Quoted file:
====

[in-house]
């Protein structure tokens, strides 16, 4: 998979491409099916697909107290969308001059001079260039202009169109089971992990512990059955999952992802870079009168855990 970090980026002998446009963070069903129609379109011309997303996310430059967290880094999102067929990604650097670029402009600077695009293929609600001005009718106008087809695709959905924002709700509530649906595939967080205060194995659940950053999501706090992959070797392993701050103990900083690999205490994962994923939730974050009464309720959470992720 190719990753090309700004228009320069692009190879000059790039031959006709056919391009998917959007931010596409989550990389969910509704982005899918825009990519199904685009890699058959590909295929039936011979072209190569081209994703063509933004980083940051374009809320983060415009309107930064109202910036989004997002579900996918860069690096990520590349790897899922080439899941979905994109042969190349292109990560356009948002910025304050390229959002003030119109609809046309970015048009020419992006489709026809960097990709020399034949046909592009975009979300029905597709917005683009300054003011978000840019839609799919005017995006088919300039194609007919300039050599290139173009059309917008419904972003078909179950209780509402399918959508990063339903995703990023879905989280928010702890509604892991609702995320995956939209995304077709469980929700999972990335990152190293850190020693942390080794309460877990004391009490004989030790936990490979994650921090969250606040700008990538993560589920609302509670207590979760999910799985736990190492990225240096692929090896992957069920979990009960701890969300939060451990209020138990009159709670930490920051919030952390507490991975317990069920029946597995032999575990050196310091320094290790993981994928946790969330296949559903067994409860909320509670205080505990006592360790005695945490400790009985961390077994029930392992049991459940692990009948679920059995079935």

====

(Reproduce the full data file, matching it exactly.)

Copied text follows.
[in-house]
């Protein structure tokens, strides 16, 4: 998979491409099916697909107290969308001059001079260039202009169109089971992990512990059955999952992802870079009168855990 970090980026002998446009963070069903129609379109011309997303996310430059967290880094999102067929990604650097670029402009600077695009293929609600001005009718106008087809695709959905924002709700509530649906595939967080205060194995659940950053999501706090992959070797392993701050103990900083690999205490994962994923939730974050009464309720959470992720 190719990753090309700004228009320069692009190879000059790039031959006709056919391009998917959007931010596409989550990389969910509704982005899918825009990519199904685009890699058959590909295929039936011979072209190569081209994703063509933004980083940051374009809320983060415009309107930064109202910036989004997002579900996918860069690096990520590349790897899922080439899941979905994109042969190349292109990560356009948002910025304050390229959002003030119109609809046309970015048009020419992006489709026809960097990709020399034949046909592009975009979300029905597709917005683009300054003011978000840019839609799919005017995006088919300039194609007919300039050599290139173009059309917008419904972003078909179950209780509402399918959508990063339903995703990023879905989280928010702890509604892991609702995320995956939209995304077709469980929700999972990335990152190293850190020693942390080794309460877990004391009490004989030790936990490979994650921090969250606040700008990538993560589920609302509670207590979760999910799985736990190492990225240096692929090896992957069920979990009960701890969300939060451990209020138990009159709670930490920051919030952390507490991975317990069920029946597995032999575990050196310091320094290790993981994928946790969330296949559903067994409860909320509670205080505990006592360790005695945490400790009985961390077994029930392992049991459940692990009948679920059995079935």